Subject: Language arts
Skills: Reading, writing, pronunciation
Materials: Paper, pencil
Time: 15-20 minutes
This exercise shows your child how to sound out words -- particularly words with vowels -- without going letter by letter.
Write down a series of rhyming words that contain the same sounds and the same letters. For example, "peek, seek, and meek"; or "lip, tip, hip, and flip."
Read the list aloud to your child, pointing out the letters that repeat the rhyming sounds -- that is, the "eek" or the "ip" in the examples above. Ideally, your child will see a connection between the letters and the repeated rhyming sounds.
Write a nonsense word that uses one of the rhyming sounds you've already introduced -- for example, "deek." Ask your child to read the nonsense word aloud. If he can, this indicates he's able to pronounce letter sounds based on a family of "eek" words.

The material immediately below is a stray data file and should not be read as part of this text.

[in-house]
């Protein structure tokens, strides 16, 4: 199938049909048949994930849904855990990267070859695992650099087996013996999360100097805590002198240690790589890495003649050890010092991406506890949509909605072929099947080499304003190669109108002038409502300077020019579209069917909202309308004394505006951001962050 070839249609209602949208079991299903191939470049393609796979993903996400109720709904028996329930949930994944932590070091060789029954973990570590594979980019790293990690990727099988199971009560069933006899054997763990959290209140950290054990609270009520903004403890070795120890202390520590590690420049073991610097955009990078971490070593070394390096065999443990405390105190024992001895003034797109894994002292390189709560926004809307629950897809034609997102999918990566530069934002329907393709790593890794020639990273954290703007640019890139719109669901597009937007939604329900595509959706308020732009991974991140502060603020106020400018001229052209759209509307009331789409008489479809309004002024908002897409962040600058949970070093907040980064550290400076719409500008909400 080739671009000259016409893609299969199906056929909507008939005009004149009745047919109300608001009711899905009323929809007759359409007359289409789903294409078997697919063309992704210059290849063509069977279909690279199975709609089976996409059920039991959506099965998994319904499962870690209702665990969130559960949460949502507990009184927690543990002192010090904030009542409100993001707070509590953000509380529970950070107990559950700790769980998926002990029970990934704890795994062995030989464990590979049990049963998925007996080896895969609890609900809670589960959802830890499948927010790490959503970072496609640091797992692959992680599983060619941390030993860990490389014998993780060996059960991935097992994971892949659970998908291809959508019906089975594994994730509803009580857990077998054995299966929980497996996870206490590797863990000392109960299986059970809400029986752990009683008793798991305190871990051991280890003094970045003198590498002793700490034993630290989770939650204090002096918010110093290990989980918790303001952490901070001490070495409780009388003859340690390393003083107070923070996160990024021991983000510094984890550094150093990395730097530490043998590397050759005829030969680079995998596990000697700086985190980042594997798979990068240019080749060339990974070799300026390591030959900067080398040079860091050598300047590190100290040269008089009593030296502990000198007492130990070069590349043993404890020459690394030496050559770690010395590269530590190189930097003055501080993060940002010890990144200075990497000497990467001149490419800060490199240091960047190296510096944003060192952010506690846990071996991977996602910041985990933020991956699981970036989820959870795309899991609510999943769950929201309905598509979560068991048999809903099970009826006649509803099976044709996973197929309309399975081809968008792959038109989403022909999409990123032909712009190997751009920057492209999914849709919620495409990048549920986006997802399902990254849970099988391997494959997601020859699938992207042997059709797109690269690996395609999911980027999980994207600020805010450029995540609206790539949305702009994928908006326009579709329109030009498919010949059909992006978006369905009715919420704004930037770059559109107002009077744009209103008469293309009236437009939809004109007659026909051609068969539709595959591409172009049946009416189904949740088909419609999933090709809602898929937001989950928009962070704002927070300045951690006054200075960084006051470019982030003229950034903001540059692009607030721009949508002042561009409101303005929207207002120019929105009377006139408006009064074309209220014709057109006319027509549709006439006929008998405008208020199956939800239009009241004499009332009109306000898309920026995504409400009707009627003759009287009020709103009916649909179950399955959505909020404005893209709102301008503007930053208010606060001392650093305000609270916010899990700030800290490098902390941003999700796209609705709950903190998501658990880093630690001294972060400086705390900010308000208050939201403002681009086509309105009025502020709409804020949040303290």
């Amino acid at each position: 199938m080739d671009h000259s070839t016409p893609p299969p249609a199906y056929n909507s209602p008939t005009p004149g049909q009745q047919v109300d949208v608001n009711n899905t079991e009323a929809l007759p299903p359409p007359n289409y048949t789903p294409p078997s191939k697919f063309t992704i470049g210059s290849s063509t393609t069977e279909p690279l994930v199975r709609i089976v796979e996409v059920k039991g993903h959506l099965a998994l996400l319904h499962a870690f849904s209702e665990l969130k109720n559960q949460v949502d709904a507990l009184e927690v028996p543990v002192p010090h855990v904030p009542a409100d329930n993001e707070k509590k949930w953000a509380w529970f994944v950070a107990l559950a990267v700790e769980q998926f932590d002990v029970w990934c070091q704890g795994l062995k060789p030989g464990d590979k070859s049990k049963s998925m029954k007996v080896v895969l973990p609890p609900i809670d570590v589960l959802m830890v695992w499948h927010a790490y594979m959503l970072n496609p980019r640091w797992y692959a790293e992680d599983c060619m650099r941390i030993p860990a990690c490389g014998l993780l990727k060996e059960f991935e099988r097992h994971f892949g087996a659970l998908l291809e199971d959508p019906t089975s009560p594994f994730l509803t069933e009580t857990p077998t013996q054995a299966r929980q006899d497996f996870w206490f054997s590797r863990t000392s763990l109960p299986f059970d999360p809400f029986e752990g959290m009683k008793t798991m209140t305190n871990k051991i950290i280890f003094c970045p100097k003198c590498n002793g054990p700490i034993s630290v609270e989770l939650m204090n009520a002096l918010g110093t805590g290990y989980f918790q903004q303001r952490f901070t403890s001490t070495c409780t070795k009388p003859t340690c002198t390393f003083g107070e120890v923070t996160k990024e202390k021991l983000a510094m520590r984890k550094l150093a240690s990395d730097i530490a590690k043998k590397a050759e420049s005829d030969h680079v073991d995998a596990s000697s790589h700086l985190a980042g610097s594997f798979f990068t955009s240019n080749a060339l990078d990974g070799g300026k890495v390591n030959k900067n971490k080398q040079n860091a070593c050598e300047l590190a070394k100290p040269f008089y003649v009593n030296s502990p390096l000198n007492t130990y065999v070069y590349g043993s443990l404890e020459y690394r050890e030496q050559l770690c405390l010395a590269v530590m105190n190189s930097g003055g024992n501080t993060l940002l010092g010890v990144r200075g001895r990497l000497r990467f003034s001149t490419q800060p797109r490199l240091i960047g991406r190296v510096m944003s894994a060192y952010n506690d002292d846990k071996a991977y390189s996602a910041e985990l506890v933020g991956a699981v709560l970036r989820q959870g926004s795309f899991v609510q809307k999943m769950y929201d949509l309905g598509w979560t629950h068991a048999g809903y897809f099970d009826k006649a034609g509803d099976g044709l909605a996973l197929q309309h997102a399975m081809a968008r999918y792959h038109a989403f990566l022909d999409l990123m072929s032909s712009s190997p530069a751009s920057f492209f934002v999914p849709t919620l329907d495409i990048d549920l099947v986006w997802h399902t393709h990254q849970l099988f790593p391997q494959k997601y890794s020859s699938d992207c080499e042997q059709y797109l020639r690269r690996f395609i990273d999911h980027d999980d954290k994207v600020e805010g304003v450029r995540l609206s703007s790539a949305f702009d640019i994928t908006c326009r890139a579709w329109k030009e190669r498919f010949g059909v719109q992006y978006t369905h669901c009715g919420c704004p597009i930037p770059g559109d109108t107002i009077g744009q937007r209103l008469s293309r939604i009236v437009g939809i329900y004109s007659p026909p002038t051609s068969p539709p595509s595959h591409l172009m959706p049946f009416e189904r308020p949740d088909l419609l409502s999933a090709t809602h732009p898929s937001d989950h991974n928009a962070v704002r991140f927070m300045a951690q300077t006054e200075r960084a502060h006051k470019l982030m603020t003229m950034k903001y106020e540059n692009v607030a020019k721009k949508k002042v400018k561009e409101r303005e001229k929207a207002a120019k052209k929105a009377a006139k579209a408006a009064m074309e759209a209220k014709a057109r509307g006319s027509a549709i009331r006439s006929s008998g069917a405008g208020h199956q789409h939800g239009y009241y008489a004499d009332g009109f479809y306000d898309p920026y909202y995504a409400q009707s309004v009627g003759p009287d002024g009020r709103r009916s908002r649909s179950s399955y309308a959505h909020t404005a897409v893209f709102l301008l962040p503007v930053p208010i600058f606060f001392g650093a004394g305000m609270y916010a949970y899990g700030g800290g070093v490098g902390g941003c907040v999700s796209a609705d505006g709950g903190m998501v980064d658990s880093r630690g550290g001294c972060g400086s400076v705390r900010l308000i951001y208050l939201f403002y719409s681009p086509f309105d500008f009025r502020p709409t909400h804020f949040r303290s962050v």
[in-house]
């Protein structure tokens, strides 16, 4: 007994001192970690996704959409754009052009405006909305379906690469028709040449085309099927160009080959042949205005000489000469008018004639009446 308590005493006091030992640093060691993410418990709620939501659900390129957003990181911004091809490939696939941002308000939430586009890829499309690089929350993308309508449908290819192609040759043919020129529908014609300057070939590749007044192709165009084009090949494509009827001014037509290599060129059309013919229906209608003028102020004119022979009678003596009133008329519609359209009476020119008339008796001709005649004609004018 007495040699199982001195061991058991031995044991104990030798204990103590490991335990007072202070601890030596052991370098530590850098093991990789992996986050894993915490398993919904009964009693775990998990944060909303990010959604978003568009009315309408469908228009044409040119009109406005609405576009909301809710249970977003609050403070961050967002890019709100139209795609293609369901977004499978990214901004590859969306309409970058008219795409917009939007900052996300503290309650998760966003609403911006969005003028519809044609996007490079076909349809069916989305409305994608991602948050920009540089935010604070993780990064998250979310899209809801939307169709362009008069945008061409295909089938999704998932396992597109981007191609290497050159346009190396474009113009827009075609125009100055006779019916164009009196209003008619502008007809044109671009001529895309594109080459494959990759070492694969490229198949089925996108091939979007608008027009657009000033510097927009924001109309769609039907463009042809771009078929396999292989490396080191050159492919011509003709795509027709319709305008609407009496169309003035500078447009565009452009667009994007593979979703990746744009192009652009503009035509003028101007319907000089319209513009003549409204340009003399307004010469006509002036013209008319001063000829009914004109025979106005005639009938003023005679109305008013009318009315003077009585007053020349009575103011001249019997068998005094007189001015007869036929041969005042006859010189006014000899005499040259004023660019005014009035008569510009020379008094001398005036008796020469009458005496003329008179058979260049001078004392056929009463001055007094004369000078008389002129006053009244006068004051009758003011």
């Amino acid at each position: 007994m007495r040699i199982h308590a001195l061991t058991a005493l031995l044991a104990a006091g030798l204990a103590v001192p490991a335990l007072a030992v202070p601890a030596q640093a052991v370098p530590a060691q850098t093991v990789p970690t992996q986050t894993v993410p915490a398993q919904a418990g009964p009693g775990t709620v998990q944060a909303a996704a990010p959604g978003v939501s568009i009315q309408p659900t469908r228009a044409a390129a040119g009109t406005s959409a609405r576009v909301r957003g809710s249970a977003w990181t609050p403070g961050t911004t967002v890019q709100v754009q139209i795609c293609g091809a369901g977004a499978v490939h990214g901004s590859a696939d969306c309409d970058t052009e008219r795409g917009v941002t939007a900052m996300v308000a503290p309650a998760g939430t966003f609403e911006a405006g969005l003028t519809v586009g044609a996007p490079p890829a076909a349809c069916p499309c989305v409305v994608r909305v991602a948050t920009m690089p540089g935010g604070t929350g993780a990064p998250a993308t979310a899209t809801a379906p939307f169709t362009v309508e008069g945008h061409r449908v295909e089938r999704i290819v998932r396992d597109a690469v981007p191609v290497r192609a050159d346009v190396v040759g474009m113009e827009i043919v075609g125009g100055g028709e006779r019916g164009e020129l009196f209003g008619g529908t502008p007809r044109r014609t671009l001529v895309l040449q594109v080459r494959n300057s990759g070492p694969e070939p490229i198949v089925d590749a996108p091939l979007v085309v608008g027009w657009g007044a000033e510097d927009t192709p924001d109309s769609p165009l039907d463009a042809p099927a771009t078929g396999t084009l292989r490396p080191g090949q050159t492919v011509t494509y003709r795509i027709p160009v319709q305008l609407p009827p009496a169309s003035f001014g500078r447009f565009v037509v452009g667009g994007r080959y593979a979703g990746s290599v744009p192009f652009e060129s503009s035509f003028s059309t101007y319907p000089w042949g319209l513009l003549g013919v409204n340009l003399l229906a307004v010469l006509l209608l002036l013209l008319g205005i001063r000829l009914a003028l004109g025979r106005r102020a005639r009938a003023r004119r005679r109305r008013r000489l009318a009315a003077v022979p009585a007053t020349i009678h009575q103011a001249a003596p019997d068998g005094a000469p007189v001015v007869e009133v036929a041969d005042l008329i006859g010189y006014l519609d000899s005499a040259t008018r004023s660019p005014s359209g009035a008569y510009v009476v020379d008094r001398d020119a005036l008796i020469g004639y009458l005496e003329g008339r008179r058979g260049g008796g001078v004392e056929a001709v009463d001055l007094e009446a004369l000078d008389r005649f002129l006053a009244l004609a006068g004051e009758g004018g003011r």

Try writing more complicated words based on the same rhyming family. For example, you could write "seeker" or "flipper." See if your child can read these words, as well.
Write a list of rhyming words -- for example, "bay, ray, say, may, pay." Tell your child you're going to make up a story using all these words. Then recite an off-the-cuff sentence, such as, "On the bay was a ray of sun -- say, you may pay me a dollar to see it!" Write another list of rhyming words and ask your child to use this list to come up with a sentence or two.
For more tips and activities, visit eSCORE.com.
More on: 1st Grade Language Arts